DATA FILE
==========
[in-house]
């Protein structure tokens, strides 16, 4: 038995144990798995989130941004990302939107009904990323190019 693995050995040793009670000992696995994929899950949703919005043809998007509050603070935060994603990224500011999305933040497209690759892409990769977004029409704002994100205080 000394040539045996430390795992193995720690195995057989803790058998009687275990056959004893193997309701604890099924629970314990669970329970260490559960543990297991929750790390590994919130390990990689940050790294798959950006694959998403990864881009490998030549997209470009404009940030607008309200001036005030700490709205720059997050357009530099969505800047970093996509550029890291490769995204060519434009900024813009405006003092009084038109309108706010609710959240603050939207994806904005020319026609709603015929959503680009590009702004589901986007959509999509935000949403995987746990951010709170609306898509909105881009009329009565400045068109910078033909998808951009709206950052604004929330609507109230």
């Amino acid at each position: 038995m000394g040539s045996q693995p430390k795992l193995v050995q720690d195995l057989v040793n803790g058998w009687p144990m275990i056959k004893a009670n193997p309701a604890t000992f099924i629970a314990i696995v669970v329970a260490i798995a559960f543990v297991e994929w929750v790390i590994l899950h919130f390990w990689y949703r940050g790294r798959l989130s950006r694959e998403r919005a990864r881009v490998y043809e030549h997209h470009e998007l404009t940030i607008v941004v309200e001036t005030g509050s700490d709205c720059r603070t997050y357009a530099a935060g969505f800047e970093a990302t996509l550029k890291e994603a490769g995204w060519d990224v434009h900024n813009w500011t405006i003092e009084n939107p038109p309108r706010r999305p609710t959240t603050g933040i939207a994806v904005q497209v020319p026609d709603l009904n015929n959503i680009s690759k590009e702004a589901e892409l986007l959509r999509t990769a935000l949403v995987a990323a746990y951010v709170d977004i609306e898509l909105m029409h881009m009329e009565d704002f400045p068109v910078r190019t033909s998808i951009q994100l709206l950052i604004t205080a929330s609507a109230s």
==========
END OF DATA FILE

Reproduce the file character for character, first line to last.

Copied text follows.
[in-house]
């Protein structure tokens, strides 16, 4: 038995144990798995989130941004990302939107009904990323190019 693995050995040793009670000992696995994929899950949703919005043809998007509050603070935060994603990224500011999305933040497209690759892409990769977004029409704002994100205080 000394040539045996430390795992193995720690195995057989803790058998009687275990056959004893193997309701604890099924629970314990669970329970260490559960543990297991929750790390590994919130390990990689940050790294798959950006694959998403990864881009490998030549997209470009404009940030607008309200001036005030700490709205720059997050357009530099969505800047970093996509550029890291490769995204060519434009900024813009405006003092009084038109309108706010609710959240603050939207994806904005020319026609709603015929959503680009590009702004589901986007959509999509935000949403995987746990951010709170609306898509909105881009009329009565400045068109910078033909998808951009709206950052604004929330609507109230």
């Amino acid at each position: 038995m000394g040539s045996q693995p430390k795992l193995v050995q720690d195995l057989v040793n803790g058998w009687p144990m275990i056959k004893a009670n193997p309701a604890t000992f099924i629970a314990i696995v669970v329970a260490i798995a559960f543990v297991e994929w929750v790390i590994l899950h919130f390990w990689y949703r940050g790294r798959l989130s950006r694959e998403r919005a990864r881009v490998y043809e030549h997209h470009e998007l404009t940030i607008v941004v309200e001036t005030g509050s700490d709205c720059r603070t997050y357009a530099a935060g969505f800047e970093a990302t996509l550029k890291e994603a490769g995204w060519d990224v434009h900024n813009w500011t405006i003092e009084n939107p038109p309108r706010r999305p609710t959240t603050g933040i939207a994806v904005q497209v020319p026609d709603l009904n015929n959503i680009s690759k590009e702004a589901e892409l986007l959509r999509t990769a935000l949403v995987a990323a746990y951010v709170d977004i609306e898509l909105m029409h881009m009329e009565d704002f400045p068109v910078r190019t033909s998808i951009q994100l709206l950052i604004t205080a929330s609507a109230s």